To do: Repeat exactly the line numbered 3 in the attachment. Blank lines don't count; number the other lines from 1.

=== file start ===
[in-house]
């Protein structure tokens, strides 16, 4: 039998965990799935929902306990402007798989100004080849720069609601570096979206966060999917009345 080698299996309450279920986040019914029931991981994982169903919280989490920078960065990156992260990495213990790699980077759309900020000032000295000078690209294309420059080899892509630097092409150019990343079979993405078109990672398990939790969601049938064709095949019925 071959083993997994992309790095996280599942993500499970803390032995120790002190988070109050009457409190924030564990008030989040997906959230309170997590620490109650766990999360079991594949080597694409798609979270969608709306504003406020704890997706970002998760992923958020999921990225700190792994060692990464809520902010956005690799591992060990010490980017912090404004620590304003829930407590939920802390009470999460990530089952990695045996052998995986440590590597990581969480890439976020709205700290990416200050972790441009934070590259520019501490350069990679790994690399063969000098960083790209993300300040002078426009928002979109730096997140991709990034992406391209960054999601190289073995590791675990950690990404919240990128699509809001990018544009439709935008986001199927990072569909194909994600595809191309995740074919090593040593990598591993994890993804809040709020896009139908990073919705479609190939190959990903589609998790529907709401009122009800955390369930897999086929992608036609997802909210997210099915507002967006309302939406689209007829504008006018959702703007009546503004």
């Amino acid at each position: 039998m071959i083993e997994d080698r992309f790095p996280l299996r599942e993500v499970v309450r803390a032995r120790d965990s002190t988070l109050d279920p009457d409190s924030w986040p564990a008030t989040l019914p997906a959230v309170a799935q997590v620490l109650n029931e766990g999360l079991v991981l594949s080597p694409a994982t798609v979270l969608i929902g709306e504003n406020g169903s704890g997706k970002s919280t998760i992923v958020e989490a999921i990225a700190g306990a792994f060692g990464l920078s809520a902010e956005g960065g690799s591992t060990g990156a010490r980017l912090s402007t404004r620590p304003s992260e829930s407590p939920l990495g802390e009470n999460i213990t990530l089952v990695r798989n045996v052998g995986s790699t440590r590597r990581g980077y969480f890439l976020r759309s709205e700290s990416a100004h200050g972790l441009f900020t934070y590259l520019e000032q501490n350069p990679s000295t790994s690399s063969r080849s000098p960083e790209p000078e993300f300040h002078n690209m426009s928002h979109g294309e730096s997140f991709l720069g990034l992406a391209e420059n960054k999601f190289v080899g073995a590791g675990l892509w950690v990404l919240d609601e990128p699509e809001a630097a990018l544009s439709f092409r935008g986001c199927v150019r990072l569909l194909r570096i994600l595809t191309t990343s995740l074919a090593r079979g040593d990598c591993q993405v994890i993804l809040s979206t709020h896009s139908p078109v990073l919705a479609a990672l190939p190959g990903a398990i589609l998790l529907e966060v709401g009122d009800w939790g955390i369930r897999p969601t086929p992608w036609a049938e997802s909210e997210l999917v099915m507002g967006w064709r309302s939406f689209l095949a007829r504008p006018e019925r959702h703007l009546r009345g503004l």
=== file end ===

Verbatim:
């Amino acid at each position: 039998m071959i083993e997994d080698r992309f790095p996280l299996r599942e993500v499970v309450r803390a032995r120790d965990s002190t988070l109050d279920p009457d409190s924030w986040p564990a008030t989040l019914p997906a959230v309170a799935q997590v620490l109650n029931e766990g999360l079991v991981l594949s080597p694409a994982t798609v979270l969608i929902g709306e504003n406020g169903s704890g997706k970002s919280t998760i992923v958020e989490a999921i990225a700190g306990a792994f060692g990464l920078s809520a902010e956005g960065g690799s591992t060990g990156a010490r980017l912090s402007t404004r620590p304003s992260e829930s407590p939920l990495g802390e009470n999460i213990t990530l089952v990695r798989n045996v052998g995986s790699t440590r590597r990581g980077y969480f890439l976020r759309s709205e700290s990416a100004h200050g972790l441009f900020t934070y590259l520019e000032q501490n350069p990679s000295t790994s690399s063969r080849s000098p960083e790209p000078e993300f300040h002078n690209m426009s928002h979109g294309e730096s997140f991709l720069g990034l992406a391209e420059n960054k999601f190289v080899g073995a590791g675990l892509w950690v990404l919240d609601e990128p699509e809001a630097a990018l544009s439709f092409r935008g986001c199927v150019r990072l569909l194909r570096i994600l595809t191309t990343s995740l074919a090593r079979g040593d990598c591993q993405v994890i993804l809040s979206t709020h896009s139908p078109v990073l919705a479609a990672l190939p190959g990903a398990i589609l998790l529907e966060v709401g009122d009800w939790g955390i369930r897999p969601t086929p992608w036609a049938e997802s909210e997210l999917v099915m507002g967006w064709r309302s939406f689209l095949a007829r504008p006018e019925r959702h703007l009546r009345g503004l």